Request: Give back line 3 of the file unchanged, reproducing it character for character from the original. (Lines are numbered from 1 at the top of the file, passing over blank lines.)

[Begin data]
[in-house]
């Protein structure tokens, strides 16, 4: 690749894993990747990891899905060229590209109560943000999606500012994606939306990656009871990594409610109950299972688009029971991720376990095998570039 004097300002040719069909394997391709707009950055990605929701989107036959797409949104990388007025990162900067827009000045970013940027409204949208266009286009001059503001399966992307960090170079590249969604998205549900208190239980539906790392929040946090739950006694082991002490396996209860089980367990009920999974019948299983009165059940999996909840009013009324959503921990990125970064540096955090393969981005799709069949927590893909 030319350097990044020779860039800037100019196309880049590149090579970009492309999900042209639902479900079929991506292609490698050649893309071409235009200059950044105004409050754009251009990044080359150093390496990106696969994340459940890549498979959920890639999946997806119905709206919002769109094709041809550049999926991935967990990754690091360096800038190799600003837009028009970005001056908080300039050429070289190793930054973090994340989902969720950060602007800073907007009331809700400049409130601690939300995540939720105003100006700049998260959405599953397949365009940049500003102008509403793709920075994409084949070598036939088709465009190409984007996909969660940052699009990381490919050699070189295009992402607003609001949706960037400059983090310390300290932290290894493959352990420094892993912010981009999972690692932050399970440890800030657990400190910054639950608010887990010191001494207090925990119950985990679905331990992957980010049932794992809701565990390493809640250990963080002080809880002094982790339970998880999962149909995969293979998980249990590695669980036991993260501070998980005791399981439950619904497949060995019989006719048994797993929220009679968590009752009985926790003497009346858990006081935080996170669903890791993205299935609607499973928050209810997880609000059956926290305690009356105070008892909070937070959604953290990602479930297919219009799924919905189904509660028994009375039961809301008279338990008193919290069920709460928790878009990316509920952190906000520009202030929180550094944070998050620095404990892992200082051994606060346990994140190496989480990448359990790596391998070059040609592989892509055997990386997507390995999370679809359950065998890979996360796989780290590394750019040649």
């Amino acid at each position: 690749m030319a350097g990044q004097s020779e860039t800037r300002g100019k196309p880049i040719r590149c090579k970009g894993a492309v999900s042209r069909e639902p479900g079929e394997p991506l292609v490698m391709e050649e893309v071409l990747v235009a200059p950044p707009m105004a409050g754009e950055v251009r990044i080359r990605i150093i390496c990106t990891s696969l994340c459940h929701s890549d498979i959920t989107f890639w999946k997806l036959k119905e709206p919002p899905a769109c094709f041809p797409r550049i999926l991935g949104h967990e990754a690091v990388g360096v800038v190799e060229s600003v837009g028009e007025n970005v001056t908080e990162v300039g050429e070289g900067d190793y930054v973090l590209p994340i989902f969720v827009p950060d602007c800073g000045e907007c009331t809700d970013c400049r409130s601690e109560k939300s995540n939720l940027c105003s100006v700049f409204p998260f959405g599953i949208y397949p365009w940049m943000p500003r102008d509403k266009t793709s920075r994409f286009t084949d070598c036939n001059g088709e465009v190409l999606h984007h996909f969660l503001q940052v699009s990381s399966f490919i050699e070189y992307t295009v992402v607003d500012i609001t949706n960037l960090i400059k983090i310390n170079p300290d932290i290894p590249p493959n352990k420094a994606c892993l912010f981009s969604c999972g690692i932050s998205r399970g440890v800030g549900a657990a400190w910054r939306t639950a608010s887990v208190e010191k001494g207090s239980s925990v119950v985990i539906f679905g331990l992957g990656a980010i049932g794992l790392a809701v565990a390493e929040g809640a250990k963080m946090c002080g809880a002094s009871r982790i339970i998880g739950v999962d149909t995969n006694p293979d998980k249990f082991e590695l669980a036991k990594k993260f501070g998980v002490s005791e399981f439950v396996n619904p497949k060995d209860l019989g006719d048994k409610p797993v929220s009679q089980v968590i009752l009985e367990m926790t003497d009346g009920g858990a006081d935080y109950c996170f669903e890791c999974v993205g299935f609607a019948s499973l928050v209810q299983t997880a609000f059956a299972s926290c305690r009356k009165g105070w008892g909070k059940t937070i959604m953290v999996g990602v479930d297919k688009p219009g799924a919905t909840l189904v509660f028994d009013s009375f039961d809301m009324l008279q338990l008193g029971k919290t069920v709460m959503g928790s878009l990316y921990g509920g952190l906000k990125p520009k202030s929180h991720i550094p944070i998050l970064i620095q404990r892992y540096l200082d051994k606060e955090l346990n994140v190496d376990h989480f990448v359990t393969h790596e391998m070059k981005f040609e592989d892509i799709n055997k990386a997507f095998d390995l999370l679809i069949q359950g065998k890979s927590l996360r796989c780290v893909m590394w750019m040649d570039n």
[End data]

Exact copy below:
């Amino acid at each position: 690749m030319a350097g990044q004097s020779e860039t800037r300002g100019k196309p880049i040719r590149c090579k970009g894993a492309v999900s042209r069909e639902p479900g079929e394997p991506l292609v490698m391709e050649e893309v071409l990747v235009a200059p950044p707009m105004a409050g754009e950055v251009r990044i080359r990605i150093i390496c990106t990891s696969l994340c459940h929701s890549d498979i959920t989107f890639w999946k997806l036959k119905e709206p919002p899905a769109c094709f041809p797409r550049i999926l991935g949104h967990e990754a690091v990388g360096v800038v190799e060229s600003v837009g028009e007025n970005v001056t908080e990162v300039g050429e070289g900067d190793y930054v973090l590209p994340i989902f969720v827009p950060d602007c800073g000045e907007c009331t809700d970013c400049r409130s601690e109560k939300s995540n939720l940027c105003s100006v700049f409204p998260f959405g599953i949208y397949p365009w940049m943000p500003r102008d509403k266009t793709s920075r994409f286009t084949d070598c036939n001059g088709e465009v190409l999606h984007h996909f969660l503001q940052v699009s990381s399966f490919i050699e070189y992307t295009v992402v607003d500012i609001t949706n960037l960090i400059k983090i310390n170079p300290d932290i290894p590249p493959n352990k420094a994606c892993l912010f981009s969604c999972g690692i932050s998205r399970g440890v800030g549900a657990a400190w910054r939306t639950a608010s887990v208190e010191k001494g207090s239980s925990v119950v985990i539906f679905g331990l992957g990656a980010i049932g794992l790392a809701v565990a390493e929040g809640a250990k963080m946090c002080g809880a002094s009871r982790i339970i998880g739950v999962d149909t995969n006694p293979d998980k249990f082991e590695l669980a036991k990594k993260f501070g998980v002490s005791e399981f439950v396996n619904p497949k060995d209860l019989g006719d048994k409610p797993v929220s009679q089980v968590i009752l009985e367990m926790t003497d009346g009920g858990a006081d935080y109950c996170f669903e890791c999974v993205g299935f609607a019948s499973l928050v209810q299983t997880a609000f059956a299972s926290c305690r009356k009165g105070w008892g909070k059940t937070i959604m953290v999996g990602v479930d297919k688009p219009g799924a919905t909840l189904v509660f028994d009013s009375f039961d809301m009324l008279q338990l008193g029971k919290t069920v709460m959503g928790s878009l990316y921990g509920g952190l906000k990125p520009k202030s929180h991720i550094p944070i998050l970064i620095q404990r892992y540096l200082d051994k606060e955090l346990n994140v190496d376990h989480f990448v359990t393969h790596e391998m070059k981005f040609e592989d892509i799709n055997k990386a997507f095998d390995l999370l679809i069949q359950g065998k890979s927590l996360r796989c780290v893909m590394w750019m040649d570039n």